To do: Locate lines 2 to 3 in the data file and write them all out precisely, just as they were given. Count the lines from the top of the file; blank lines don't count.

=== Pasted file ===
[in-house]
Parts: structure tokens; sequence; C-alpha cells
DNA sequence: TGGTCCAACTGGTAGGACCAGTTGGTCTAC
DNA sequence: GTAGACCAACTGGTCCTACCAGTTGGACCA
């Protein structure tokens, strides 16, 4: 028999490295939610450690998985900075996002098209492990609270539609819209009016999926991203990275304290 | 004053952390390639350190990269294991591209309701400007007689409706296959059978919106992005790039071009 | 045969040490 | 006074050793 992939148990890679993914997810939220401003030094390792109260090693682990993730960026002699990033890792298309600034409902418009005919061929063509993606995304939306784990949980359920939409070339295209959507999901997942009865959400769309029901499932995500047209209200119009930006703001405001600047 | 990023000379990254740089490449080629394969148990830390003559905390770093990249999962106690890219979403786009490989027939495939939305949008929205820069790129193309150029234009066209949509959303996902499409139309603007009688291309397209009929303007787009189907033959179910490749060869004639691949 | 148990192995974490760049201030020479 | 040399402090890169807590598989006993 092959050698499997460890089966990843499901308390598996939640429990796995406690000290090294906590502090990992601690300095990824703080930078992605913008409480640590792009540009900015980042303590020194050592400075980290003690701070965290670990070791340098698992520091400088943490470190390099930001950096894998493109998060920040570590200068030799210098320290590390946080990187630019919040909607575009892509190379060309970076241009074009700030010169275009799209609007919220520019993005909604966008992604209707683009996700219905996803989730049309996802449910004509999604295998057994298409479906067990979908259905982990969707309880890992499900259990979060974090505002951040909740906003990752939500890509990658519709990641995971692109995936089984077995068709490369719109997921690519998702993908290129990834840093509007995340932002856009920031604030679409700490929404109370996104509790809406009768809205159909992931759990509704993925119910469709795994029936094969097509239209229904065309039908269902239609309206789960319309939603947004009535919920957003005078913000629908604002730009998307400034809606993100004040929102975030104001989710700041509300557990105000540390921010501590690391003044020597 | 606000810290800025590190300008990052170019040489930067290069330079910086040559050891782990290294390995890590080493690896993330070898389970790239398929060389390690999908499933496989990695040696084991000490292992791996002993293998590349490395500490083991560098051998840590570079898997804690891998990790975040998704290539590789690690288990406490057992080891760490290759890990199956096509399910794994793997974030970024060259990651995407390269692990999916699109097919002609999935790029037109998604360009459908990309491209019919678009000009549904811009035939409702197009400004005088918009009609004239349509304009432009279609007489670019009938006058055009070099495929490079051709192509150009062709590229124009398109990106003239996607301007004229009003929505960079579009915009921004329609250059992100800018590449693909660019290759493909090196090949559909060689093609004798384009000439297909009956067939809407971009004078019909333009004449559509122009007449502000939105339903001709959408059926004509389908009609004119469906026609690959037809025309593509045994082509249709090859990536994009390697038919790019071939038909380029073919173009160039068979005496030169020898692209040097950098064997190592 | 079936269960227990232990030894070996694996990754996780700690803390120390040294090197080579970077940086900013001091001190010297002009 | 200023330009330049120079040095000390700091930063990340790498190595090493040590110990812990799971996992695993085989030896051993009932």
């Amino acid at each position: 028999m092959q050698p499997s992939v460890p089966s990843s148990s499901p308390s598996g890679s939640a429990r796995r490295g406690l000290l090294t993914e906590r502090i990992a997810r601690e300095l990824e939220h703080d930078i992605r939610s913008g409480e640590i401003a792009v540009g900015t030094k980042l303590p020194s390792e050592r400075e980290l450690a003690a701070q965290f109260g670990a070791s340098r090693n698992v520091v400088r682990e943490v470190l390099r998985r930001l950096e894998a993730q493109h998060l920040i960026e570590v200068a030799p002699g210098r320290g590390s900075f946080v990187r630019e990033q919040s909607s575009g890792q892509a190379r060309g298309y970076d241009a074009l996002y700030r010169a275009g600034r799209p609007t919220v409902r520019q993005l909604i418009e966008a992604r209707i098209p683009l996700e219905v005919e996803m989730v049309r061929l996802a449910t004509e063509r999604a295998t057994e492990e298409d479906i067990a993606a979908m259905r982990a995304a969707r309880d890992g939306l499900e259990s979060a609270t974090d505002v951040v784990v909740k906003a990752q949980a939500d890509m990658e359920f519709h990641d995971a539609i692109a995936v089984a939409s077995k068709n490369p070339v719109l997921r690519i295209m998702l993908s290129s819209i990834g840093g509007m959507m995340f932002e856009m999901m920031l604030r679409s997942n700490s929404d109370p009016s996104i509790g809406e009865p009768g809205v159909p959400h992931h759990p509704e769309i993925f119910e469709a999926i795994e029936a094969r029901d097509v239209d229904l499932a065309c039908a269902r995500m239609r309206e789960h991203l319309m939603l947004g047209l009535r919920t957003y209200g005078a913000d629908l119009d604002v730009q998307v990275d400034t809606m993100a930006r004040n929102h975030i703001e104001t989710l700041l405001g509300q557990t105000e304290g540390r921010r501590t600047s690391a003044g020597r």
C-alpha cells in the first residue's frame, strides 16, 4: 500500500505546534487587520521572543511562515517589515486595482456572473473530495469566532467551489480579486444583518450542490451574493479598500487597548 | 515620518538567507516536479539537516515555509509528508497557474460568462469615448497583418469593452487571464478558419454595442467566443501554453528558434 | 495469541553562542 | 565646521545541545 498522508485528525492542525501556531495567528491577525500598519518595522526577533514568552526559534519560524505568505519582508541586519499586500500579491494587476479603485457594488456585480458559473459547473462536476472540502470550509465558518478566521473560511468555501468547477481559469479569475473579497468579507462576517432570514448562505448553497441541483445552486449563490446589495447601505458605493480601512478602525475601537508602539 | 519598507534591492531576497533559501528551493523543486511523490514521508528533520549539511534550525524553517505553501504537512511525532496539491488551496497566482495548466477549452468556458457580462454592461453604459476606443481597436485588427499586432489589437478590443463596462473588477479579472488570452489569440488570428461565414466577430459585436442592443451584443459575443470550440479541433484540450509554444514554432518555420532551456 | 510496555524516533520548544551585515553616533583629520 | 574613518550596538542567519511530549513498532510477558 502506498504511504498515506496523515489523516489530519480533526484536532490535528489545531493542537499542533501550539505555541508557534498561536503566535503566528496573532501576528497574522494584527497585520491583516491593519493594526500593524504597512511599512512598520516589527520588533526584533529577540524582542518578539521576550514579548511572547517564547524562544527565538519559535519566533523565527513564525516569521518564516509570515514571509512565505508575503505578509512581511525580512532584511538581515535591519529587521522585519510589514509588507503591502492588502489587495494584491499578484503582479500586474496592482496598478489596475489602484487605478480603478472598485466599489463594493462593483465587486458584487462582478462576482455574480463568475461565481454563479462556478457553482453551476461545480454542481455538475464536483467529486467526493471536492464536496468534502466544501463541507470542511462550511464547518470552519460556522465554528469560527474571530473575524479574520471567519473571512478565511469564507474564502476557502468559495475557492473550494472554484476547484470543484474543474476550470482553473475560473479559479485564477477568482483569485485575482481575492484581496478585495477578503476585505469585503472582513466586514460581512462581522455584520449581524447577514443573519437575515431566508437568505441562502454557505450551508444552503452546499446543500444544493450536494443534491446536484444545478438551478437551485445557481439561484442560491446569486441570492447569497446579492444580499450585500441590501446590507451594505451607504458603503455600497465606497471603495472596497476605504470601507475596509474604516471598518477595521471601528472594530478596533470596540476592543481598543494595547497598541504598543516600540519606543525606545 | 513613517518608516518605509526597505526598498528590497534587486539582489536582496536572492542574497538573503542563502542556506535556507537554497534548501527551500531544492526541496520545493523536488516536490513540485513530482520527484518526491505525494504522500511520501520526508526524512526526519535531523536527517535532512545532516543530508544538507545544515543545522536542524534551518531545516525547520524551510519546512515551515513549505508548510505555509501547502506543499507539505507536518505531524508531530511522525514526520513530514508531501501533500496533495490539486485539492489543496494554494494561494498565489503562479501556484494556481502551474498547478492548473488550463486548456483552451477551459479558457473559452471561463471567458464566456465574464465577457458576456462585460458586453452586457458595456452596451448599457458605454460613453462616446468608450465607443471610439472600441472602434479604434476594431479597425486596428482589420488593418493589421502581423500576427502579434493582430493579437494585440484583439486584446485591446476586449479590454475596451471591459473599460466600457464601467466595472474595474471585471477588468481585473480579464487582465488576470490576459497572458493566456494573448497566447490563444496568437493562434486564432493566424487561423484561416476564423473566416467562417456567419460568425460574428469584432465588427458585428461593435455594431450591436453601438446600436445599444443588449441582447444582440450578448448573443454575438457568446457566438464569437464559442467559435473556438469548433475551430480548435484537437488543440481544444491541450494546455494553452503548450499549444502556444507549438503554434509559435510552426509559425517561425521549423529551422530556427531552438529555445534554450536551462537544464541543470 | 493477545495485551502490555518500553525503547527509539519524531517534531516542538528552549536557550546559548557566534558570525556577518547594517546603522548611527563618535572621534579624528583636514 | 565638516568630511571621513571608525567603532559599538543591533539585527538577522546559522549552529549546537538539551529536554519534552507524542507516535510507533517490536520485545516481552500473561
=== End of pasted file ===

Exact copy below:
Parts: structure tokens; sequence; C-alpha cells
DNA sequence: TGGTCCAACTGGTAGGACCAGTTGGTCTAC